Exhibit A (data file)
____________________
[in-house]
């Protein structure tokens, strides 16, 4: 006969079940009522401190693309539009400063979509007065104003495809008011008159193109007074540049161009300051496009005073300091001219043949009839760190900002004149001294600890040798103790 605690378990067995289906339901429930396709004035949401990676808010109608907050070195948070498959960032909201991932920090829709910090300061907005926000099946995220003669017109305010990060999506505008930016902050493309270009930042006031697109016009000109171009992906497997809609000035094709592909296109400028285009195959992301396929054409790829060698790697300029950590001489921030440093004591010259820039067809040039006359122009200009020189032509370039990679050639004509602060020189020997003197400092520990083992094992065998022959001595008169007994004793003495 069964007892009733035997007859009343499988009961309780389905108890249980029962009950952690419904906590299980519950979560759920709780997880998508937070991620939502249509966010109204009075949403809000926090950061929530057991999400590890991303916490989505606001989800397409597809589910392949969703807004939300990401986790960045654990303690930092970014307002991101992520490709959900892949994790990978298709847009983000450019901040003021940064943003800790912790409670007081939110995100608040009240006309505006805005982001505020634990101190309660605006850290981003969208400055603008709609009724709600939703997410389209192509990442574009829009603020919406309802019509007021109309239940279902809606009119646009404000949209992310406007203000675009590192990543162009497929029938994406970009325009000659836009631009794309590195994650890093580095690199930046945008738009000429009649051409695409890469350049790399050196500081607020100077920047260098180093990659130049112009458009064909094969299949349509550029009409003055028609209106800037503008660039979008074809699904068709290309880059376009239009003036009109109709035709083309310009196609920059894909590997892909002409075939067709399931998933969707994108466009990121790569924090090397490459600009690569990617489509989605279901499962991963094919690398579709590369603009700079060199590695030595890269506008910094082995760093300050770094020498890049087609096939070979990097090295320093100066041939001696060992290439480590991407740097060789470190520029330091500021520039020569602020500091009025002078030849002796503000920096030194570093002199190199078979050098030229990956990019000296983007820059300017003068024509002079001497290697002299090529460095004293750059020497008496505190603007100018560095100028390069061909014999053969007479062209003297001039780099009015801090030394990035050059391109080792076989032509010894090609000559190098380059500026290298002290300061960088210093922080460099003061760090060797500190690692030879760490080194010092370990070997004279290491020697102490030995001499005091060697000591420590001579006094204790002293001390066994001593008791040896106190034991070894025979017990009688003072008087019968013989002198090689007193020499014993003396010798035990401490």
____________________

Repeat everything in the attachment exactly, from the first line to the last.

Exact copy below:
[in-house]
């Protein structure tokens, strides 16, 4: 006969079940009522401190693309539009400063979509007065104003495809008011008159193109007074540049161009300051496009005073300091001219043949009839760190900002004149001294600890040798103790 605690378990067995289906339901429930396709004035949401990676808010109608907050070195948070498959960032909201991932920090829709910090300061907005926000099946995220003669017109305010990060999506505008930016902050493309270009930042006031697109016009000109171009992906497997809609000035094709592909296109400028285009195959992301396929054409790829060698790697300029950590001489921030440093004591010259820039067809040039006359122009200009020189032509370039990679050639004509602060020189020997003197400092520990083992094992065998022959001595008169007994004793003495 069964007892009733035997007859009343499988009961309780389905108890249980029962009950952690419904906590299980519950979560759920709780997880998508937070991620939502249509966010109204009075949403809000926090950061929530057991999400590890991303916490989505606001989800397409597809589910392949969703807004939300990401986790960045654990303690930092970014307002991101992520490709959900892949994790990978298709847009983000450019901040003021940064943003800790912790409670007081939110995100608040009240006309505006805005982001505020634990101190309660605006850290981003969208400055603008709609009724709600939703997410389209192509990442574009829009603020919406309802019509007021109309239940279902809606009119646009404000949209992310406007203000675009590192990543162009497929029938994406970009325009000659836009631009794309590195994650890093580095690199930046945008738009000429009649051409695409890469350049790399050196500081607020100077920047260098180093990659130049112009458009064909094969299949349509550029009409003055028609209106800037503008660039979008074809699904068709290309880059376009239009003036009109109709035709083309310009196609920059894909590997892909002409075939067709399931998933969707994108466009990121790569924090090397490459600009690569990617489509989605279901499962991963094919690398579709590369603009700079060199590695030595890269506008910094082995760093300050770094020498890049087609096939070979990097090295320093100066041939001696060992290439480590991407740097060789470190520029330091500021520039020569602020500091009025002078030849002796503000920096030194570093002199190199078979050098030229990956990019000296983007820059300017003068024509002079001497290697002299090529460095004293750059020497008496505190603007100018560095100028390069061909014999053969007479062209003297001039780099009015801090030394990035050059391109080792076989032509010894090609000559190098380059500026290298002290300061960088210093922080460099003061760090060797500190690692030879760490080194010092370990070997004279290491020697102490030995001499005091060697000591420590001579006094204790002293001390066994001593008791040896106190034991070894025979017990009688003072008087019968013989002198090689007193020499014993003396010798035990401490």